And that can be said for Fear. Now, as I've said, I would consider myself to be quite brave. You know, I have jumped off buildings. I have done skiing, I enjoy ice skating, I enjoy skydiving. There are so many different activities that I actually really enjoy doing. And there are lots of them are activities that people are afraid of.


So when it comes to my business, when it comes to trying something new, when it comes to achieving my goals, I actively seek those situations, which make me feel uncomfortable so that I can take action. Unlike I've said, I have failed. I have fallen flat on my face, metaphorically speaking, and that is okay.


I have learned quite a lot. From even something as supposedly simple as producing a podcast, I have learned that it is trial and error. I am still practising getting the timing, right. I'm still practicing and honing my script. I am still practicing and honing my links, my description, my sound. I am still trying to find my way and it is trial and error.


Just remember. You may be afraid of failing - that is okay. Just take that step. There is nothing wrong with failing. You can learn from your mistakes and you can learn to overcome your fears through practice. Now, at the beginning, I did promise that there would be a announcements at the end.


And I am pleased to say that I now have a Paper paperback version of my book. Oh No, Not Another Goal-Setting Book available on Amazon. I have decided that I'm going to give away 10 free copies to 10, very lucky winners who:


  • subscribed to my channel,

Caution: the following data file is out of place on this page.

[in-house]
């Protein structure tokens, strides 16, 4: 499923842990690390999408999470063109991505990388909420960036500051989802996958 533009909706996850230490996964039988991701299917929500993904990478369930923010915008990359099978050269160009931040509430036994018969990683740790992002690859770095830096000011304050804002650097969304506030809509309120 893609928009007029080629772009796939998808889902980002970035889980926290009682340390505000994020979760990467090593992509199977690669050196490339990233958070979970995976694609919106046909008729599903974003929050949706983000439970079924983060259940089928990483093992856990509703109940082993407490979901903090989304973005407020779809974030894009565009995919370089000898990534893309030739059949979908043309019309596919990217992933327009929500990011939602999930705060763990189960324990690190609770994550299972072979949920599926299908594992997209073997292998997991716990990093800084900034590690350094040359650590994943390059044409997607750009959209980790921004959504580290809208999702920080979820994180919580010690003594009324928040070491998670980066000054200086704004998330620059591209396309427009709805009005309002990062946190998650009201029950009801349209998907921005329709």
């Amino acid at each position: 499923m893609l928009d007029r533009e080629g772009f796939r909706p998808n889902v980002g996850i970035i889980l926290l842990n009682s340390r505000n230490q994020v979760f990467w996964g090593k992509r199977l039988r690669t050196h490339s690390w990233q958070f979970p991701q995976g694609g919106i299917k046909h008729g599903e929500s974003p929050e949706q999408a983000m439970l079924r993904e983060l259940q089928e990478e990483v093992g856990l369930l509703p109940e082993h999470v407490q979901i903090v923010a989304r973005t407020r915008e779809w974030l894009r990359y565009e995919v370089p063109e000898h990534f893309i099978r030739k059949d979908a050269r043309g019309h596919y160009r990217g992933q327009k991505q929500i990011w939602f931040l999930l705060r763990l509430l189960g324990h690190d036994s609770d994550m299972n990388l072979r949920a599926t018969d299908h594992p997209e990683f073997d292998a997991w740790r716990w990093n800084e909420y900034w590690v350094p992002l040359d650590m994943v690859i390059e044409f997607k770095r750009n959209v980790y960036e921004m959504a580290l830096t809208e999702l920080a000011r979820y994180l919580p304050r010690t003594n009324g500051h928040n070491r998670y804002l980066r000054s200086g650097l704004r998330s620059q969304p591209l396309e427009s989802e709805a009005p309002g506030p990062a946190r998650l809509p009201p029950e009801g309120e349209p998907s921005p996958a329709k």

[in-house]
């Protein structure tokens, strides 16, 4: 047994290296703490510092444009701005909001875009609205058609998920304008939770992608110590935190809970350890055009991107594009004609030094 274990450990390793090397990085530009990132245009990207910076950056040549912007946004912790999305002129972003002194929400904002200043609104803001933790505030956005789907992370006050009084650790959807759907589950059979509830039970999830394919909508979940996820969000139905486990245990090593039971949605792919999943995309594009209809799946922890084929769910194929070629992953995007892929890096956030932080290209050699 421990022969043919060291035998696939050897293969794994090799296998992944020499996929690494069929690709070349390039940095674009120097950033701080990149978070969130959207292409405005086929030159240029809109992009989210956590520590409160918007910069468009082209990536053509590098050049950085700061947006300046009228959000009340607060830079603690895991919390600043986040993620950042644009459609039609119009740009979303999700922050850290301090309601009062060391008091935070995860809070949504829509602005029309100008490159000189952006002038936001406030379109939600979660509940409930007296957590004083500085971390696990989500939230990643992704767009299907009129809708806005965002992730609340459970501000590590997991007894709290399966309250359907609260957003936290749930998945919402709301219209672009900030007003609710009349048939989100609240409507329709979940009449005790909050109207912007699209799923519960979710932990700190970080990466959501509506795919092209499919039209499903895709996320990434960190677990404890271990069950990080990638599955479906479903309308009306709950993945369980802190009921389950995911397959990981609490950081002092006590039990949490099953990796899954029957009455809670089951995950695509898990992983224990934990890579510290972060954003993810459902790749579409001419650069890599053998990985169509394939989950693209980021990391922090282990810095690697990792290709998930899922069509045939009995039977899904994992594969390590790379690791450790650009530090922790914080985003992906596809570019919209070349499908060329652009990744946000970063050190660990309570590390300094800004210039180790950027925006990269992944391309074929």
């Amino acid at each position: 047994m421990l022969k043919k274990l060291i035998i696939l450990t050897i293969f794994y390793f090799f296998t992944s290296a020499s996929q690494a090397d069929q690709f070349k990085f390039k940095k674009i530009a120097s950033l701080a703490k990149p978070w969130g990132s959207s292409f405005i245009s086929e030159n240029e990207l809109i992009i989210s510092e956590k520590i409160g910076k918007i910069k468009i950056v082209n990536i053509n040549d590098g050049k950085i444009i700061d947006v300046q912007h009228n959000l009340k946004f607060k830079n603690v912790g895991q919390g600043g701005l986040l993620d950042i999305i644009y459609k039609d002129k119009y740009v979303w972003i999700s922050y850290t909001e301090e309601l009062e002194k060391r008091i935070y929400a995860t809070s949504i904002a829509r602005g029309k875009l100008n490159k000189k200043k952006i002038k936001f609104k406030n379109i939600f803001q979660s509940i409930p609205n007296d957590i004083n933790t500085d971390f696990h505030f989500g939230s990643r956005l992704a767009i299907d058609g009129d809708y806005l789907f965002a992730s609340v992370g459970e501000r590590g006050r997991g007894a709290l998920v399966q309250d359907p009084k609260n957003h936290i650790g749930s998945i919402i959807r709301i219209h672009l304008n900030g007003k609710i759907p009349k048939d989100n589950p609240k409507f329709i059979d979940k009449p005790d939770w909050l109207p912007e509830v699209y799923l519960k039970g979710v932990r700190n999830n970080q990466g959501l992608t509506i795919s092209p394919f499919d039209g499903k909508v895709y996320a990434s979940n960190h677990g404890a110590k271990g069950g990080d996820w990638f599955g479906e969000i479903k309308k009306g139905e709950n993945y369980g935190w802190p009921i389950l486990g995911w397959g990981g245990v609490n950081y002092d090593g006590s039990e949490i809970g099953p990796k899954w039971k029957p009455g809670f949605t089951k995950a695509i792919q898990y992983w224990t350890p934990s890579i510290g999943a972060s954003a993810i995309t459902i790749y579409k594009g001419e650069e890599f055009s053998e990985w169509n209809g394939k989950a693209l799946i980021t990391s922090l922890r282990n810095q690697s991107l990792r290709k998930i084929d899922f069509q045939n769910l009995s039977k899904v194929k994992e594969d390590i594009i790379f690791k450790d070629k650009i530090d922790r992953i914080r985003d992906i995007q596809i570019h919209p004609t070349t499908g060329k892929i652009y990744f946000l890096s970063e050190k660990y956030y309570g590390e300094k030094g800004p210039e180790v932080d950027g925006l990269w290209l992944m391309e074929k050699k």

• share my podcast with others

  • likes my page

  • leaves me a review.

I'm hoping that you will enjoy reading it. I'm hoping that you will take a lot away from it, and I'm hoping that you are actually enjoying my podcast. So remember. Follow my podcast, share my podcast, like my Facebook page: Steven Westwood Coaching, and leave me a review for this podcast.


Once you have done those four things, you stand the chance of winning a copy of my book. What I might do is send you a signed copy of my book. Do I do that? Let me know if you want to sign, copy. Um, I am actually just going to quickly read one of the reviews that I've received for Oh No, Not Another Goal-Setting Book.


So it's, five-star naturally...

Very Pragmatic. I have read a plethora of self-help books, perhaps over 300 easily. What I enjoy about this read and where it differentiates itself is answering the question. Where does happiness fit in? In regard to the goal-setting process. I am still perturbed at how many of us set goals with the wrong mindset. In regards. I also enjoyed the personal stories as this marks, something very important. The author knows what they are talking about from. Experience point of view and not solely from a research perspective. Steven stories has me reflecting inwards, especially the story of his trip to Las Vegas. A lovely read. Thank you, Steven.

And there we have it, a review for Oh No! Not Another Goal-Setting Book. So I will see you next week. Until then I want to invite you to look at what it is about failing that makes you feel uncomfortable. I want you to explore situations where you have failed and you've come out of it on the other side.


And one last thing actually, before I do forget when you take action and you fail, what's the worst that can happen? Now, I want you to really think about this and I will tell you what I believe at the start of next week's episode until then I'll see you soon. Bye.


You have been listening to the I'll Take That Win podcast with Steven Westwood, reminding you that your path to success starts with just one step.